The main reason for Pat's phone call to me was that they were cleaning out their Dad's home and there was some things from the Restaurant that I may be interested in. What.....me......interested in Tiki.......AAAAALLLLLOOOOOHHHHHAAAAAA!!!!! I said that I would love to meet with them and pick their brains about the Restaurant and check out the items. I did not know what they had or what it consisted of at all. About a week later I met with them at their fathers home in Surrey. It was a home that he built in the 1970's and where he lived since. It was actually a five minute walk from the Tropic Isle Restaurant.

When I got to the house they walked me into the backyard where they had the picnic table with a few things on it. I could see a few mugs and things and was invited to check it out. Well, I had no clue to the amount of items that they had. It wasn't like it was tons of stuff but the father kept an instant archive of items and information! They had about 6 different mugs on the table where 4 of them were specifically marked and from the Tropic Isle (2 of them I had never seen before), one was a unmarked copy of a Orchids of Hawaii R91 and the other was a R91 Orchid mug. When I saw the Tropic Isle mugs, I knew that these were from the local mold maker that we deal with and that these were the mugs that he had done.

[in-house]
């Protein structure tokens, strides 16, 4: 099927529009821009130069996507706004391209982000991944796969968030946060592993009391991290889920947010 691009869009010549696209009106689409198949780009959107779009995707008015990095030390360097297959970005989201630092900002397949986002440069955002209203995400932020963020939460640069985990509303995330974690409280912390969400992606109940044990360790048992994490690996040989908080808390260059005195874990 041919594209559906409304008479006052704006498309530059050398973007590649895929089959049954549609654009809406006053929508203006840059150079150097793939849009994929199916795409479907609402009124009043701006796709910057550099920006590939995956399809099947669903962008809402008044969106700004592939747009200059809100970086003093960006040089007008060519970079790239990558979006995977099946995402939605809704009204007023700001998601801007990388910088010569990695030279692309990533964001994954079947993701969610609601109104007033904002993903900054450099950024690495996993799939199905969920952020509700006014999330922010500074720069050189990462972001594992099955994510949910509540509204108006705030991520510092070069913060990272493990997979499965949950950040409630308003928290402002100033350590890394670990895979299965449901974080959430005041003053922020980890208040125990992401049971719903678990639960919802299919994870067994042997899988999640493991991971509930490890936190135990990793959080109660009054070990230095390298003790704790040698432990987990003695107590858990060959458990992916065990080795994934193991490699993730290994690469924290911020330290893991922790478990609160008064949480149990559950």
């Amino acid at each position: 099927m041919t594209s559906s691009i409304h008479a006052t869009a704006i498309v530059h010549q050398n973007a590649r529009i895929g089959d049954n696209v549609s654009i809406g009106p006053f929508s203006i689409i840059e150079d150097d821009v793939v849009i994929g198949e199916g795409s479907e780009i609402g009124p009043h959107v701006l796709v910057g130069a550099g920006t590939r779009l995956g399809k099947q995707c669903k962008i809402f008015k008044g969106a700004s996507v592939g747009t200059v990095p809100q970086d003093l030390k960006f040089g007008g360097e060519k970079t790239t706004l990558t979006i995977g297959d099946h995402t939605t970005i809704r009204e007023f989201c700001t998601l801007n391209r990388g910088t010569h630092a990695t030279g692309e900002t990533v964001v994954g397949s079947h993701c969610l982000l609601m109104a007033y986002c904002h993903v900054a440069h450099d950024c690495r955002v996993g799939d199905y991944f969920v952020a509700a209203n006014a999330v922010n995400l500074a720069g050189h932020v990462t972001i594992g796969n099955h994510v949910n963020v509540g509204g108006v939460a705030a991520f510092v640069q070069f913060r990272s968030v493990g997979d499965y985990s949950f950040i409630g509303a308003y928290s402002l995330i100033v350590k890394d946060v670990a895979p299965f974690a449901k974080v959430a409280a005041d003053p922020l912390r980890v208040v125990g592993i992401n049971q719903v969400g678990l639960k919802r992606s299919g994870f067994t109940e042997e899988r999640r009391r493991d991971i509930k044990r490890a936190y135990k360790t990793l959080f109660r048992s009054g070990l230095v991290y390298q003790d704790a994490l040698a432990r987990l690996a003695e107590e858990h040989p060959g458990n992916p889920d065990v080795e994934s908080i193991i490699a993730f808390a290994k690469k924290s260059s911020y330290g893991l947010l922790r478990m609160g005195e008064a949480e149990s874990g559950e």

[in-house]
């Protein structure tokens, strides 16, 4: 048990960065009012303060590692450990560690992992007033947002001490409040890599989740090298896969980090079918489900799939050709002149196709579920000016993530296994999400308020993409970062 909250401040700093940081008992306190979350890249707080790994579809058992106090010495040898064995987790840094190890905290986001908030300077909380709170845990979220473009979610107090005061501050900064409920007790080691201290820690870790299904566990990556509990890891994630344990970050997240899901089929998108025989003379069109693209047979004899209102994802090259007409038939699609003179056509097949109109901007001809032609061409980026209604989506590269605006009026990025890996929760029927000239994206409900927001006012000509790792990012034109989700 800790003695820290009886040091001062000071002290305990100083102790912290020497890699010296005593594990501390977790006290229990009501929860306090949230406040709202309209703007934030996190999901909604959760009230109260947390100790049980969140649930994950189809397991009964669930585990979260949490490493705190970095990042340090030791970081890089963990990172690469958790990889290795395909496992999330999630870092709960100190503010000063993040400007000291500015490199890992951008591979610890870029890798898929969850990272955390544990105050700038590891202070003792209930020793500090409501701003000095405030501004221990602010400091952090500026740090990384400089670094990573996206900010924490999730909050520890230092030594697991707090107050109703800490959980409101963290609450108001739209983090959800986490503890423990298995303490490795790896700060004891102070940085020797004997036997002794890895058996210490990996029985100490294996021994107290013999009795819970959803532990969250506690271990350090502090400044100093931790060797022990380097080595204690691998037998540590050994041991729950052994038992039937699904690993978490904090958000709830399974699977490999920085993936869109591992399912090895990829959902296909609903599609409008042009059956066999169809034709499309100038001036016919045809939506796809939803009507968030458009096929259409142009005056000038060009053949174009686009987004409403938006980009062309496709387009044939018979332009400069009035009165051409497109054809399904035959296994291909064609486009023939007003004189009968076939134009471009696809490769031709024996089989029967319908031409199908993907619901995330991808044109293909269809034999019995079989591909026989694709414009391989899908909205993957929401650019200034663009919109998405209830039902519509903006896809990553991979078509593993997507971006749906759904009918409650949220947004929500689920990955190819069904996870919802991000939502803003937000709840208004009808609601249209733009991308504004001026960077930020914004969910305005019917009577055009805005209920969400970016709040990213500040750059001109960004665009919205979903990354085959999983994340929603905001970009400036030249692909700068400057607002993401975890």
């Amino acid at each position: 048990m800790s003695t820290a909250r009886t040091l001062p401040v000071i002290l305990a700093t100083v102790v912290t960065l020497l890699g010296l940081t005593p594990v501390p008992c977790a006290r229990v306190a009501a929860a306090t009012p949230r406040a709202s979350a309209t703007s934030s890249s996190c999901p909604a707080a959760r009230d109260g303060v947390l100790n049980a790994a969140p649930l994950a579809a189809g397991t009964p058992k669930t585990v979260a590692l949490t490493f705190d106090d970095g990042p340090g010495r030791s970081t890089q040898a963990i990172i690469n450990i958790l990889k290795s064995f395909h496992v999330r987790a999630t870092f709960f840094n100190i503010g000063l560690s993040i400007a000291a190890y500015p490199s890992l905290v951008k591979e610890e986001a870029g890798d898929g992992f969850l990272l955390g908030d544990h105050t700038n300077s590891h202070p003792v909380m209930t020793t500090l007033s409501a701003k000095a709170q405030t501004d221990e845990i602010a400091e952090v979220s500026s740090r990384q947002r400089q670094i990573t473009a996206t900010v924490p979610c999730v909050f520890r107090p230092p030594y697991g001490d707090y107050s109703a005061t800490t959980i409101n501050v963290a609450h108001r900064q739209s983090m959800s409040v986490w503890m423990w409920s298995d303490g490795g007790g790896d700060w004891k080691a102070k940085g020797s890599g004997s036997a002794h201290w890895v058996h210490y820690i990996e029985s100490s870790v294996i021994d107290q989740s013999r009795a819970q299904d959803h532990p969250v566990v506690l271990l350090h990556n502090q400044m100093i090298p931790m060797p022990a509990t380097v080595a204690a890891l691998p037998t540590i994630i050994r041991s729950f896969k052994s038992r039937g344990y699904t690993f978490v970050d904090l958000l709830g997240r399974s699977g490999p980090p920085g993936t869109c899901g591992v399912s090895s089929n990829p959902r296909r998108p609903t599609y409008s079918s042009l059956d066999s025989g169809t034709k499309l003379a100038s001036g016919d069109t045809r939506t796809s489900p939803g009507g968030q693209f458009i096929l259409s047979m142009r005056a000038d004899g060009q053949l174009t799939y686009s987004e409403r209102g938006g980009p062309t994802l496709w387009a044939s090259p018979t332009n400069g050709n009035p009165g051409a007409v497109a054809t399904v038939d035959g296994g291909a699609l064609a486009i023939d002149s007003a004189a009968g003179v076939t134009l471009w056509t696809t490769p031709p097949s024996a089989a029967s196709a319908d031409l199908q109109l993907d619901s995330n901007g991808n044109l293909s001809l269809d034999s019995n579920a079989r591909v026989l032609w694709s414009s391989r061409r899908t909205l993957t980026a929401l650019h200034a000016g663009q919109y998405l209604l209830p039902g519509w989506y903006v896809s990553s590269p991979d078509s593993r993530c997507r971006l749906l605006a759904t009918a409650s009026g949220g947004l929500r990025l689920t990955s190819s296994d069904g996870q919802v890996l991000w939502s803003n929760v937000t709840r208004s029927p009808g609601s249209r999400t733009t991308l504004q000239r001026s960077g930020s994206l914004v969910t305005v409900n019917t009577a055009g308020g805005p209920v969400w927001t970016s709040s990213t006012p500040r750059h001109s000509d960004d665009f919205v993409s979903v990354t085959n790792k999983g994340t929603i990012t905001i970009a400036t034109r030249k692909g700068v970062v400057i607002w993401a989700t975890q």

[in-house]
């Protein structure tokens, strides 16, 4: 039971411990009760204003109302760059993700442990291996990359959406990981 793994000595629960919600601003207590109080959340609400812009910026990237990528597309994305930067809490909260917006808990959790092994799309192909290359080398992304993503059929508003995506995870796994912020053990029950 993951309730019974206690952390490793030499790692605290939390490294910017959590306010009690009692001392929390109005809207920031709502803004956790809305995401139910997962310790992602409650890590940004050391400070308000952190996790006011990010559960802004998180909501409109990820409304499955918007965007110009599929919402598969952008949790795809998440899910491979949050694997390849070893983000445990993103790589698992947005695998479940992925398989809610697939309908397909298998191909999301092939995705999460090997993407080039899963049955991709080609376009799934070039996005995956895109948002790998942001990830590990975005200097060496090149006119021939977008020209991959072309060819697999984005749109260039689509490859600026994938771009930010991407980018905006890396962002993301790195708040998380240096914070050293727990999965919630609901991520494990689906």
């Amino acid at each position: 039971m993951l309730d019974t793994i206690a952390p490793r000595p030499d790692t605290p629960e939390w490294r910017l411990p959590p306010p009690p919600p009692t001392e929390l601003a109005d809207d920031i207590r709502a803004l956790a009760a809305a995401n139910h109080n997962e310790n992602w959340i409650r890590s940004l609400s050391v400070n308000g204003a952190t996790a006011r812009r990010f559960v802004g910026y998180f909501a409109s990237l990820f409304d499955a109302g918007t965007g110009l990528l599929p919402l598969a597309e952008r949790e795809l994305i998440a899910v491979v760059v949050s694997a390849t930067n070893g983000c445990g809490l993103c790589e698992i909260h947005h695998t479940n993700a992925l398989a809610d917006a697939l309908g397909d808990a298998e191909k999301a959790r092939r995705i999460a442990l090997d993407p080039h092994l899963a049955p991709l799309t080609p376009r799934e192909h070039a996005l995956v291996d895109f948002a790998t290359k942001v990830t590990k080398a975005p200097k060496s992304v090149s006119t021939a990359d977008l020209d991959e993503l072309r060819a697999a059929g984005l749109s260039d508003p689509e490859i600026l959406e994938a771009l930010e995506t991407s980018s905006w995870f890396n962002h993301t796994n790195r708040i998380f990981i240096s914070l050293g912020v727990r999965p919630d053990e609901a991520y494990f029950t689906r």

On the table was also a very rare (I've never seen it before) table top candle lamp which was in the shape of a stylized Moai figure and had a white glass shade. This piece was exciting to see as I had never seen it before or have ever seen this style of lamp anywhere. It seems to be specifically made for the Tropic Isle but it was not marked with the Restaurant's name. There was also a postcard of the Restaurant which perfectly shows the Tropic Isle in all it's splendor! I was totally excited to see this as now I finally got to see what it originally looked like outside and inside! Pat also had (along with the mugs) the original architecture sketch of what the Restaurant looked like before it was built, bar tool set, papers with Tropic Isle letterheads, oriental designed ceiling tiles which seemed to be from the Ming Room, candle sticks, original box with glass shades for lamps, original box with full Hawaiian Coconut Snow spray for drinks and a few other bits and pieces. One of the main things that she had was her Dad's old scrapbook from the Restaurant along with a photo album. The scrapbook was full of article's and ad's from mostly the early years of the Restaurant.